Ephedra � Does it work for Weight Loss
By Michael LaQuay 12 Comments
For over 4000 years ephedra (Ma huang) has been used in Chinese medicine to treat several disorders. Ephedra comes from a plant that has a few powerful active compounds, of which ephedrine is the most useful. Research has shown that ephedra increases metabolism and helps promote weight loss, relaxes the air passages in the lungs to help treat asthma and cough, promotes perspiration to help a person recover from a minor cold and helps promote urination to help relieve edema. Ephedra has been widely researched for its thermogenic (fat burning) properties. Research has show that ephedra helps promote the loss of fat while helping spare lean muscle tissue, a highly sought-after property that prescription diet medications still have not been able to reproduce.
Because of its stimulating effect on the nervous system, ephedra can be found in some popular weight loss and energy products. For dieters it suppresses the appetite and stimulates the thyroid gland, which stimulates metabolism. Recently ma huang has been the subject of scientific research for obesity because of its thermogenic fat-burning effect on dietary intake. Ma huang is also found in "energy" products that may give athletes extra energy without draining their reserves. People also indicate an increase in alertness and perception. Similar to the diet formulas, it is often combined with ingredients such as kola nut or guarana, which contain caffeine.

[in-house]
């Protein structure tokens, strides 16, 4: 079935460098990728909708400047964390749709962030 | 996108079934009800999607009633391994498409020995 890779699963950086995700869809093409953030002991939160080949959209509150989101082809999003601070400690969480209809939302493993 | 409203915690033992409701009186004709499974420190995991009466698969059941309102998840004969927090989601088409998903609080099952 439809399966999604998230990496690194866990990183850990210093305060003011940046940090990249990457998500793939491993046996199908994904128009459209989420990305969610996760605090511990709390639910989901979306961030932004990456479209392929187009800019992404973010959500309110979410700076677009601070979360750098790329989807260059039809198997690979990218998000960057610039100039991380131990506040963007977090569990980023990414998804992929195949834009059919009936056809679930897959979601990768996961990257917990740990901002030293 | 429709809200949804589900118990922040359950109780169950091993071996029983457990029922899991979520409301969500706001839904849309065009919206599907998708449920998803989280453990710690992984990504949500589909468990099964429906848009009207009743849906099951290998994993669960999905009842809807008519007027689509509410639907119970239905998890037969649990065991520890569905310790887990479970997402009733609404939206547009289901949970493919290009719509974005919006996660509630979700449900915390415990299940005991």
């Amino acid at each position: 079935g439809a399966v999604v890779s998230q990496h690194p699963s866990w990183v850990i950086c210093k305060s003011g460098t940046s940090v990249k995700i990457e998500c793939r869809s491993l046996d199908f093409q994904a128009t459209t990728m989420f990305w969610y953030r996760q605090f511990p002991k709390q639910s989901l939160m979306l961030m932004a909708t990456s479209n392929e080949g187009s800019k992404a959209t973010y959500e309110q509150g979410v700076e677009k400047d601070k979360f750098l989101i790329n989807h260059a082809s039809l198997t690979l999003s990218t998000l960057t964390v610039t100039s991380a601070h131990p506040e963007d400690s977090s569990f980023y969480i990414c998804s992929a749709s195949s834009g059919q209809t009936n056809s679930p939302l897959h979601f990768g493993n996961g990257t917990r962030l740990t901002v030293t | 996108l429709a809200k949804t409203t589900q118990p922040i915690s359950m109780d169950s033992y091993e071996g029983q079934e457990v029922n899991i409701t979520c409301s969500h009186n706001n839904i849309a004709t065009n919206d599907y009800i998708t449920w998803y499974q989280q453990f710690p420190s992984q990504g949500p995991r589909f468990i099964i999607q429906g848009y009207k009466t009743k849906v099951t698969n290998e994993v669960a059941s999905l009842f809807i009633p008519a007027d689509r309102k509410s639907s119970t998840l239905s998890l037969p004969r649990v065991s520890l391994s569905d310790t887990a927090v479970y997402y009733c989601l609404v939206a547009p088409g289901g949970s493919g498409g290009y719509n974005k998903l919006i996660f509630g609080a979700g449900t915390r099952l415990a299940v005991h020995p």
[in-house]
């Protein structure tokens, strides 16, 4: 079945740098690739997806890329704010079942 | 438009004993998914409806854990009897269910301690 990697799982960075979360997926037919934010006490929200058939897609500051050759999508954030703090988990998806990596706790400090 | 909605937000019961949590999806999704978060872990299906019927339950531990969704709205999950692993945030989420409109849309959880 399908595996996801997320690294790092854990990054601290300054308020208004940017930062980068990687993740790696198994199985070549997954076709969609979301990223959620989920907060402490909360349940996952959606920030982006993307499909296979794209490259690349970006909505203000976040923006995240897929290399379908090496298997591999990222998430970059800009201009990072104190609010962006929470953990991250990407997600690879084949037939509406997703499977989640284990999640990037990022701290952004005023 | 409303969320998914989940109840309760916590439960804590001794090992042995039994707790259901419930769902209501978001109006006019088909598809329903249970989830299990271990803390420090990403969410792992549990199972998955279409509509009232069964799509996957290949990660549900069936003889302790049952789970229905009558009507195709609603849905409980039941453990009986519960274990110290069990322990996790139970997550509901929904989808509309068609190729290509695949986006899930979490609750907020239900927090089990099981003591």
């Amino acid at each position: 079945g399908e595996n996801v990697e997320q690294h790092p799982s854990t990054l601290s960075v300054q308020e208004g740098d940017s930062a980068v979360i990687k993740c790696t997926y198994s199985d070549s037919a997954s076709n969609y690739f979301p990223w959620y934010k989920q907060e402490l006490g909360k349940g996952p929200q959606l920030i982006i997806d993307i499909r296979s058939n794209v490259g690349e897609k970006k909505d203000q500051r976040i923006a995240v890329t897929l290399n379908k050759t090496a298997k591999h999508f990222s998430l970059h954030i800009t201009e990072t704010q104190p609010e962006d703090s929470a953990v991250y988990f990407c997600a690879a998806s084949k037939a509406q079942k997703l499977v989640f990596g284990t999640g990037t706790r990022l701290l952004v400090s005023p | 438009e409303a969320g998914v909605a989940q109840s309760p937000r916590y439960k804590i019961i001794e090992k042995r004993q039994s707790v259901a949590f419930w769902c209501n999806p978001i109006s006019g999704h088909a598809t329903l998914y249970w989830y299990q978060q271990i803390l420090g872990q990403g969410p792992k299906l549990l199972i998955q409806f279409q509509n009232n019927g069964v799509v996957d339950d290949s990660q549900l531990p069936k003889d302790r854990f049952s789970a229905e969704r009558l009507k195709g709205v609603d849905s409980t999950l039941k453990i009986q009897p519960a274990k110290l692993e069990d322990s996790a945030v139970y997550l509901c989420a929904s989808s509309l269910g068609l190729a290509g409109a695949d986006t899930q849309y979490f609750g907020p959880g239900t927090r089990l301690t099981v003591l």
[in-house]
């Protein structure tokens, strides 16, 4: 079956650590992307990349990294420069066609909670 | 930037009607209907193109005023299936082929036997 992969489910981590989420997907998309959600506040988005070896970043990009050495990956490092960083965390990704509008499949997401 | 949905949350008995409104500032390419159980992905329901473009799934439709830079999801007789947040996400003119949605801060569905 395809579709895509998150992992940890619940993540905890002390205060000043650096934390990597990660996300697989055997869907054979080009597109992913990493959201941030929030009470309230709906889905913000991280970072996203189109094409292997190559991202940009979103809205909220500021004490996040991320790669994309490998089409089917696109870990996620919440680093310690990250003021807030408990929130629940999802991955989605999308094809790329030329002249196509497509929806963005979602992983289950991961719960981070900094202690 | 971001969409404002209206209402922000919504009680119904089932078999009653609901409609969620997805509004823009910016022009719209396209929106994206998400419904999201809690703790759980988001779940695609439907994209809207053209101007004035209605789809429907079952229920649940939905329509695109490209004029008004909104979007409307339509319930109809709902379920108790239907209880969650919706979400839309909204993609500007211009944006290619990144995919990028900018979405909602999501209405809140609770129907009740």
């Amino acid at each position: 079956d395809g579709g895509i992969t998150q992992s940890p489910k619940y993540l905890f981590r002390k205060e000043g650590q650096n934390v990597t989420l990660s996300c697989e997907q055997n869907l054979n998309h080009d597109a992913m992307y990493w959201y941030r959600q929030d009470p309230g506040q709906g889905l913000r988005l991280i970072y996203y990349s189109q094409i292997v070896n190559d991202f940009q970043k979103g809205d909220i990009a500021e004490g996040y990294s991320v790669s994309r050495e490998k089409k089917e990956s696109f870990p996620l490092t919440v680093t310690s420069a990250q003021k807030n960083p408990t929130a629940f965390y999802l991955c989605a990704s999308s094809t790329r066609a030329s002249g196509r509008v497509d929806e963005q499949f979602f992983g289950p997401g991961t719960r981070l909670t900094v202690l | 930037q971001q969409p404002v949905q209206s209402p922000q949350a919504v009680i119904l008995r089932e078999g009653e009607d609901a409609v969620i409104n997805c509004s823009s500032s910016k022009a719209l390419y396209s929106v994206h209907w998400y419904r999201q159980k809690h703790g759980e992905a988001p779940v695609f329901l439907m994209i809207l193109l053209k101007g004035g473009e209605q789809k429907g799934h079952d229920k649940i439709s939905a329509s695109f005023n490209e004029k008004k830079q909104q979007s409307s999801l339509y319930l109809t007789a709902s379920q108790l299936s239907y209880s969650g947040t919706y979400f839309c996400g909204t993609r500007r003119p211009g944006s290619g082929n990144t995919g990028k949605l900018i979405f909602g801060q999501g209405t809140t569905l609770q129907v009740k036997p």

Everyone agrees that the way we lose weight is to burn more calories than we consume. Ephedra helps in that process by producing a thermogenic effect, which causes one to burn more calories. Further, it appears that by taking Ephedra people seem to eat less and have more energy and thus are more active. Whether one also needs to consciously lower their caloric intake and/or exercise depends on a variety of circumstances, which is best discussed with your health care professional. Ephedra had been banned for the last year because of possible health risks. Thursday, April 14 2005 (Health Day News) -- Saying that the U.S. Food and Drug Administration had not met the burden of proof that any specific dosage of the controversial weight-loss drug ephedra was dangerous, a U.S. District Court judge in Salt Lake City has lifted the year-old FDA ban and sent the matter back to the agency for further evaluation.
From the Ephedra Educational Council web site "More than 15 million consumers a year benefit from Ephedra, with only a minute fraction reporting problems to the FDA. Any risk of inappropriate use must be balanced against the health benefits accruing to millions of Americans. The nation's obesity epidemic creates a personal and public imperative for weight control, and 98 million Americans must not be denied an option for improving their health without conclusive scientific evidence."
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